CHICAGO—Caryn A. Libbey, MD, clinical associate professor of medicine at Boston University School of Medicine, described the evolving in our understanding of amyloid at the ACR’s State-of-the-Art Clinical Symposium in April. Amyloidosis is a rare disease that is often underdiagnosed and undertreated.
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“Even though this disease has been around for 150 years, I still consider it a relatively modern disease, because the first fibril was identified only in 1971,” explained Dr. Libbey. There are more than 30 amyloid precursor proteins, which, in healthy individuals, remain soluble. When proteins, such as the kappa or lambda light chain or transthyretin, become insoluble, they can cause amyloidosis.
The insoluble molecules can be visualized in the tissue as nonbranching beta pleated sheets that stain positive for Congo red. Unless the stain is performed properly, there may be a 10–15% false-positive rate and a 10–15% false-negative rate. Unfortunately, the stain is infrequently performed because pathologists do not often have amyloidosis as a differential diagnosis unless the clinician has alerted the pathologist. Diagnosis of amyloid is made only when a biopsy is positive.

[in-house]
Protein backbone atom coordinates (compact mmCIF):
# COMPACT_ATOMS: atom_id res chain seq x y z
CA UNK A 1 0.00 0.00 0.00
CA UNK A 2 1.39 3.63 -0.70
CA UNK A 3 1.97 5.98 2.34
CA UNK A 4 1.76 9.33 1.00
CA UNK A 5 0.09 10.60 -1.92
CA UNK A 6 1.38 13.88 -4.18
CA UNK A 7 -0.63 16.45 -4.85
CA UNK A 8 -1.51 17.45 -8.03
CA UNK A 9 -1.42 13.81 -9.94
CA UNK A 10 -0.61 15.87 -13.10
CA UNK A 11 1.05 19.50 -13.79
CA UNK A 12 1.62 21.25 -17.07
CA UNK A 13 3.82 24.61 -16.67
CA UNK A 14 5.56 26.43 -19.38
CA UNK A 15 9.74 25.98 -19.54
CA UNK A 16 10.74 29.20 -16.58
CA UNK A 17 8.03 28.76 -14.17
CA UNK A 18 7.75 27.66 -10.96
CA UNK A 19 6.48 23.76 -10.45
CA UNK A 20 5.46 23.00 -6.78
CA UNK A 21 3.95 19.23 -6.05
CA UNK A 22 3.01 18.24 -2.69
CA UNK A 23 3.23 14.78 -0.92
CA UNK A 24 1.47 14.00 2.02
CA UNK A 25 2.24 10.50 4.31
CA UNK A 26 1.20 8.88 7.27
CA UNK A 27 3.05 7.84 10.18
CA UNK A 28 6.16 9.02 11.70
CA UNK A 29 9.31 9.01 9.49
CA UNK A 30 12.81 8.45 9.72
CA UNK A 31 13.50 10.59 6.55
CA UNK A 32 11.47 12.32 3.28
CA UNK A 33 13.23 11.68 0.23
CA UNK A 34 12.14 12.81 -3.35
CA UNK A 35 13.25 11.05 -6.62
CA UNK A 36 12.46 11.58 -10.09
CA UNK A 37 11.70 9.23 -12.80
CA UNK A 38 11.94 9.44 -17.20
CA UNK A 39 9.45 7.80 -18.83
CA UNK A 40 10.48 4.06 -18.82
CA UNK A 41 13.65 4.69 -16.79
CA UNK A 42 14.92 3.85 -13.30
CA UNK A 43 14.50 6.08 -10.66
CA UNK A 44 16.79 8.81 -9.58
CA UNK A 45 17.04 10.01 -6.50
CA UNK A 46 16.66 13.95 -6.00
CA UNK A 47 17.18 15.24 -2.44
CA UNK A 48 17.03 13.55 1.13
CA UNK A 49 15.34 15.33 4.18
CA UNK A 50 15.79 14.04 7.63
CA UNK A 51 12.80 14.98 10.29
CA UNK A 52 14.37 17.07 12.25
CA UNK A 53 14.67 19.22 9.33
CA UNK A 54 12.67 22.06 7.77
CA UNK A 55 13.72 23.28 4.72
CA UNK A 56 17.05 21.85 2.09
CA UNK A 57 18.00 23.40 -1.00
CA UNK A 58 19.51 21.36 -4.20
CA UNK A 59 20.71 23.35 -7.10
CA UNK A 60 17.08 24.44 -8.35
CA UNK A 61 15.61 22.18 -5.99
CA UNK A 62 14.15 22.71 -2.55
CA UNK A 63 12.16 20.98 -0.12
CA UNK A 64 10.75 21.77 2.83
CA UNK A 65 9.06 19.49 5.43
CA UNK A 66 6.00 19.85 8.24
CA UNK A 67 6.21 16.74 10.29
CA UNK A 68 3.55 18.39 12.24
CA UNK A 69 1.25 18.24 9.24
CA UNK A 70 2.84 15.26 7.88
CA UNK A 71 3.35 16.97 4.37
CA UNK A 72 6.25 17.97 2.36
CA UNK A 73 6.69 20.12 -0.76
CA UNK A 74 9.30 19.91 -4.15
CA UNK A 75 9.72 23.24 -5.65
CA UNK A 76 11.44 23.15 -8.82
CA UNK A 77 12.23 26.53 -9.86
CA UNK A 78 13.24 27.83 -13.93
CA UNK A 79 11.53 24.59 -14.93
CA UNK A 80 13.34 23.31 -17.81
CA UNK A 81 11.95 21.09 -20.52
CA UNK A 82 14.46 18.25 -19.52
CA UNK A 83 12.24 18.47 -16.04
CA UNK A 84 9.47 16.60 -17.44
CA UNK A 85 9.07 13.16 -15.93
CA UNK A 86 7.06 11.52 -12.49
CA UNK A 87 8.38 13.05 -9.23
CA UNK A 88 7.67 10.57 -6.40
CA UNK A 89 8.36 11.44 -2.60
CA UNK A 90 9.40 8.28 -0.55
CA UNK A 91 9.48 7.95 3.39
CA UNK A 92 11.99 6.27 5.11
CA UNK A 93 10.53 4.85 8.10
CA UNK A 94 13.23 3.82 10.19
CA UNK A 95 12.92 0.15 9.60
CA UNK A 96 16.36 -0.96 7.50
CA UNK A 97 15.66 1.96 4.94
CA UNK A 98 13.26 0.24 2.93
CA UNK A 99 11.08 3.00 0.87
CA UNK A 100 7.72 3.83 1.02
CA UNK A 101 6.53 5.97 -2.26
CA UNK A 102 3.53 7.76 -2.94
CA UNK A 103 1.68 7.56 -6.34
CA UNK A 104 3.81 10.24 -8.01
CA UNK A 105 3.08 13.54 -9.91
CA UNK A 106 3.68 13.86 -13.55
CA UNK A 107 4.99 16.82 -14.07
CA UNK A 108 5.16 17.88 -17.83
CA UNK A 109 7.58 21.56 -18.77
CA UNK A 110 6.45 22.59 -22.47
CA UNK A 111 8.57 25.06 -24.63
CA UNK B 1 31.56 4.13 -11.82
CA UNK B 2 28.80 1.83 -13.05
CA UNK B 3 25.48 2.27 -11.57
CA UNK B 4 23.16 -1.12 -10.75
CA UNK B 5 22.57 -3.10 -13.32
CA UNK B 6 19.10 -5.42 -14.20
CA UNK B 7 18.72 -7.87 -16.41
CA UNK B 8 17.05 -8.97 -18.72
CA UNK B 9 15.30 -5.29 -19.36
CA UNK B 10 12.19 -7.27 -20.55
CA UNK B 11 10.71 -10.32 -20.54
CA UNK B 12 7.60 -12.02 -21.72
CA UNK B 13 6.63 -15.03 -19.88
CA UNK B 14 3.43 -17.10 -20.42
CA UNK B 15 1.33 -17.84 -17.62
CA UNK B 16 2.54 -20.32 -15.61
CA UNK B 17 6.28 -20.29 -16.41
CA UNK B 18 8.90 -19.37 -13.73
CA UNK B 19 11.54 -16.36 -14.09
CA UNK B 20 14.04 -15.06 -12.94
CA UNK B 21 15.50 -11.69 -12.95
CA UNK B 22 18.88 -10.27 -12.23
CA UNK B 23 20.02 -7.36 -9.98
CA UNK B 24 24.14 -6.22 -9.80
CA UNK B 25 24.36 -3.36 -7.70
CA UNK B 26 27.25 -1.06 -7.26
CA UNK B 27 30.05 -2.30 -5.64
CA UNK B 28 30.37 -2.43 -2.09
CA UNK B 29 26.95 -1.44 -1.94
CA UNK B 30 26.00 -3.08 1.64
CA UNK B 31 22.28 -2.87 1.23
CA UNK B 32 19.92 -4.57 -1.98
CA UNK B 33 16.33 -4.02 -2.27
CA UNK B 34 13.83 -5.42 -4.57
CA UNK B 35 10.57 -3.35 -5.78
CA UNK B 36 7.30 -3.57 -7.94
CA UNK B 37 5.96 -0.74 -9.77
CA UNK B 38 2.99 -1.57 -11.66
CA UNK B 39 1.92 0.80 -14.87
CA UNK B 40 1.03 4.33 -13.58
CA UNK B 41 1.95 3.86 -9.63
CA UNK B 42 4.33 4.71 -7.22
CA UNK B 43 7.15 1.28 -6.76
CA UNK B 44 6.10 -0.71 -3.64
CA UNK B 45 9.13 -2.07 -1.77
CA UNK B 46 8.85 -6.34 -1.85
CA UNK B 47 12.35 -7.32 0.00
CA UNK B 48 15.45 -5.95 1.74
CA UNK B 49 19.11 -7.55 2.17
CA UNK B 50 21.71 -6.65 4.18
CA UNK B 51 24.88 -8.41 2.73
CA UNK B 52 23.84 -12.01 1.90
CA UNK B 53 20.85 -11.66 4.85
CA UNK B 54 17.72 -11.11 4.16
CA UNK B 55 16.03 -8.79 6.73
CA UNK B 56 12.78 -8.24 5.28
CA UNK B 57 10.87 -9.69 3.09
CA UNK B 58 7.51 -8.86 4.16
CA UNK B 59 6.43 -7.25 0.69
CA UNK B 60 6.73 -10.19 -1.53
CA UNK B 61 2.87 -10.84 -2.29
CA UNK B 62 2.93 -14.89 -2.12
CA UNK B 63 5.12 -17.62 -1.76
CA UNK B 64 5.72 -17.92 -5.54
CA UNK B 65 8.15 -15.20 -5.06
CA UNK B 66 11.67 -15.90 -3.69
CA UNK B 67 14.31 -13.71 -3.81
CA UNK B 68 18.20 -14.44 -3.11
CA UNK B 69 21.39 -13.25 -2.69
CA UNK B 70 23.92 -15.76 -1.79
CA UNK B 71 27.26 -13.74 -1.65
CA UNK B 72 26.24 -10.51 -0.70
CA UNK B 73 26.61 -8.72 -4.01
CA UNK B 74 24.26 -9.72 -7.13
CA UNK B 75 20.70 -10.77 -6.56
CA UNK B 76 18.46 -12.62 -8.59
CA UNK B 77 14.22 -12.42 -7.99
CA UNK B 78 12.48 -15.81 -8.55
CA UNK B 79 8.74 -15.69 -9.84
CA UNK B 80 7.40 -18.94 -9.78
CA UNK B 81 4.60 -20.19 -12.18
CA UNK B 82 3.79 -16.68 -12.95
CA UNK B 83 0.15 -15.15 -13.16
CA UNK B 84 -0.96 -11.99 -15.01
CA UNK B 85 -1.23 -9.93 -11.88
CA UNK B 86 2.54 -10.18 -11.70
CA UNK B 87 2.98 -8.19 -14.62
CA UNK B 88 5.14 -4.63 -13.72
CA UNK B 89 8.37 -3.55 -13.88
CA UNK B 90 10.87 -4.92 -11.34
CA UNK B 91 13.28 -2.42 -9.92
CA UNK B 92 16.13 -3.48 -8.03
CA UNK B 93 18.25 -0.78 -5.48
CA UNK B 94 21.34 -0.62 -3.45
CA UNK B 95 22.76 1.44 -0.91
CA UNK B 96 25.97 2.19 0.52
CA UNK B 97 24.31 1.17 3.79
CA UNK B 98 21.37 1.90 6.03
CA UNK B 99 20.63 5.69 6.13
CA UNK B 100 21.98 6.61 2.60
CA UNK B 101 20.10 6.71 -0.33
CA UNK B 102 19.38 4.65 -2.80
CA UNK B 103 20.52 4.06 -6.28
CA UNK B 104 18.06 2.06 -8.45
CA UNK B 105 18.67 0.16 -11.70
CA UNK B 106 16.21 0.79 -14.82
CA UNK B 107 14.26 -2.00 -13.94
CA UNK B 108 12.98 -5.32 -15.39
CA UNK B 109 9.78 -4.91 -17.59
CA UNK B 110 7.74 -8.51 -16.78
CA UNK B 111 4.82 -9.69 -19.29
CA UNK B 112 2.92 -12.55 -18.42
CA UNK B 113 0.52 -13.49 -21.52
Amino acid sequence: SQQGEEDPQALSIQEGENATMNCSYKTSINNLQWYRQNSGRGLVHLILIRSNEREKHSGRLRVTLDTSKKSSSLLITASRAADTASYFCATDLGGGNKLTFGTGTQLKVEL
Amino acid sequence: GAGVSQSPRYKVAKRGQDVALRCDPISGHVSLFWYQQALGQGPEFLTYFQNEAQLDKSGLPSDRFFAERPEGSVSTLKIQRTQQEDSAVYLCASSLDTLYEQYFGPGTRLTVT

Types of Amyloid
Local amyloid—This type may form without systemic deposition in skin, the larynx/bronchus or bladder, or less often, the breast or lung.
AL (amyloid from light chain)—AL patients frequently experience malaise, weight loss and fatigue. They often have proteinuria with or without decreased glomerular filtration rate. Approximately 45% of patients with amyloidosis have cardiac symptoms that present as congestive heart failure, restrictive cardiomyopathy, edema, arrhythmia and/or heart block. In addition, approximately one-third of patients have neuropathy that presents in peripheral sensory and motor nerves or in autonomic nerves. Foot pain is especially common in these individuals, for which a patient may be referred to rheumatology.
AA (amyloid from serum amyloid A deposition)—Amyloid A (AA) amyloidosis is more likely to be seen by rheumatologists outside the U.S. It is caused by chronic uncontrolled inflammation and can result from tuberculosis, osteomyelitis, rheumatoid arthritis, ankylosing spondylitis, Crohn’s disease, juvenile idiopathic arthritis and psoriatic arthritis, among other causes (see sidebar below).
ATTRm (amyloid from point mutation of transthyretin)—Most rheumatologists won’t encounter transthyretin-related neuropathic amyloidoses (ATTRm), rare, familial forms of amyloidosis first described in 1952. Most often, ATTRm presents with neuropathy, cardiomyopathy and nephropathy.
More than 120 point mutations have been described that result in familial ATTR, but some mutations are more common than others. A Portuguese mutation has a high penetrance, and thus, most individuals who inherit the gene will express symptoms of disease. The age of onset of individuals with the Portuguese mutation is 25–30 years. These individuals experience progressive peripheral sensorimotor neuropathy, followed by cardiac and renal symptoms. The patient often dies within 10 years of diagnosis, if untreated.